By the time we reached what we thought was our ultimate salvation in Port Hope, almost twelve hours after departing, we'd had enough. But unfortunately my timing was as bad as my sense of distance; there was a big college reunion happening this weekend, said a very nice (and very patient) lady at a downtown inn, and there was not a room to be had anywhere -- not even the stable.

Forlornly, we laboured another ten kilometres on to the next town, Cobourg, where, incidentally, I had the most delicious milk shake of my life. Brighton's only thirty more clicks, offered Amy as I wallowed in an ice-cream-induced trance. Let's go for it, I responded. And we did.

The last few hills felt like that last scene in Perfect Storm, when the fishermen realize that the storm is not going to let them out, but has instead chosen to murder them within sight of sanctuary. Still, I steeled myself and mounted the last hill, which dwarfed the fifty that had preceded it, downshifted as far as my faithful steed would allow, and unleashed a stream of obscenities. Finally, just before wobbling to a stop, I cleared the crest and careened down toward Brighton. We made it just before sundown, at nine p.m., a mere 13.5 hours after starting. In the end, counting the winding nature of the trail and more than a few unplanned detours, the distance ended up being closer to 190 kilometres.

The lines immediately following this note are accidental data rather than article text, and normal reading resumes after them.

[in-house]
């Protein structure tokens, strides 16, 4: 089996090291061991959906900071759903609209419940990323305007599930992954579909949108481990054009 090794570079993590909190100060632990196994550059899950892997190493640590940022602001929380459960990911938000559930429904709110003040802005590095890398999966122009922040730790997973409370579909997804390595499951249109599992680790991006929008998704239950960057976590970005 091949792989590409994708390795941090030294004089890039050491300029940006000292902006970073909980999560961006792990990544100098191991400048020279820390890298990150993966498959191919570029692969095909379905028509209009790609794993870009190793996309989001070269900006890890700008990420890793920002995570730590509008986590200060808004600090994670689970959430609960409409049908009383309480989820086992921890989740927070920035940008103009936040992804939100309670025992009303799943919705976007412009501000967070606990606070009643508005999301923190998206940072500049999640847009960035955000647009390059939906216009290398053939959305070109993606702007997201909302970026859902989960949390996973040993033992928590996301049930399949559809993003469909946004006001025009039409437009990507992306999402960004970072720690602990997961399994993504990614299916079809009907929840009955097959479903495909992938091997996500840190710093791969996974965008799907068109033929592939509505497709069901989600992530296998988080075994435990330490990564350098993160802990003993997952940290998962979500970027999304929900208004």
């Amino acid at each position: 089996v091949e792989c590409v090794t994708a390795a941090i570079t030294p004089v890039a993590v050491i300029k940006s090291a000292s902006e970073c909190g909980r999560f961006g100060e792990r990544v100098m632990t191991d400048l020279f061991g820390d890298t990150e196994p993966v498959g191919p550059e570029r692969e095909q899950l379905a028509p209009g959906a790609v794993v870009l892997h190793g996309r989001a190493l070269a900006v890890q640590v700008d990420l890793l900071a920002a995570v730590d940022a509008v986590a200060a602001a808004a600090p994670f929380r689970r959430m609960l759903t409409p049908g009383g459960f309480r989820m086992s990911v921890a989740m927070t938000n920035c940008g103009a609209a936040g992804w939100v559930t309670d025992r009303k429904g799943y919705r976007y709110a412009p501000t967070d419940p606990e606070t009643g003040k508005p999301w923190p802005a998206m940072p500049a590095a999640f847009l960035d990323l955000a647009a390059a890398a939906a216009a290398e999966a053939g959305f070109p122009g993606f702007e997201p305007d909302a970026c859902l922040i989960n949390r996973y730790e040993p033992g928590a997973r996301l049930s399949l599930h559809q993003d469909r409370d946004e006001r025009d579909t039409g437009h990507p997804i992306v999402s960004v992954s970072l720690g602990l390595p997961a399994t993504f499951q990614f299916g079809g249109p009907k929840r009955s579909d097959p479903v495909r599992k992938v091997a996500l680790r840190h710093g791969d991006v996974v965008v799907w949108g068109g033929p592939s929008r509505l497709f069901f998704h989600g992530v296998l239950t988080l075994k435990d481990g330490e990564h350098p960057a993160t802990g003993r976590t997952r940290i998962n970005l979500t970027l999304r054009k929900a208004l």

A fine trip. And I highly recommend it. But if you're going to give it a go, take my advice: do it over two days.

For the Waterfront Trail web site, click here.

Wednesday, May 21, 2008

"Like a mist"

I've received sporadic reports that Lake Erie Stories is beginning to arrive in the mailboxes of the people who were kind enough to support my little endeavour by preordering her online.

I read a piece by a fiction author on the New York Times web site the other day who described the arrival of a new book as being "like a mist." He's largely right; you sign off on the final proofs, then you wait. And wonder. A few weeks later, your publisher will tell you that they've received some finished copies. You check them over. Then silence. A few more weeks pass. Then you notice (thanks to the Internet) that a few local stores are stocking your book. A friend will comment on how good their newly received copy looks. Then more silence. Then (hopefully) a review or two. More silence.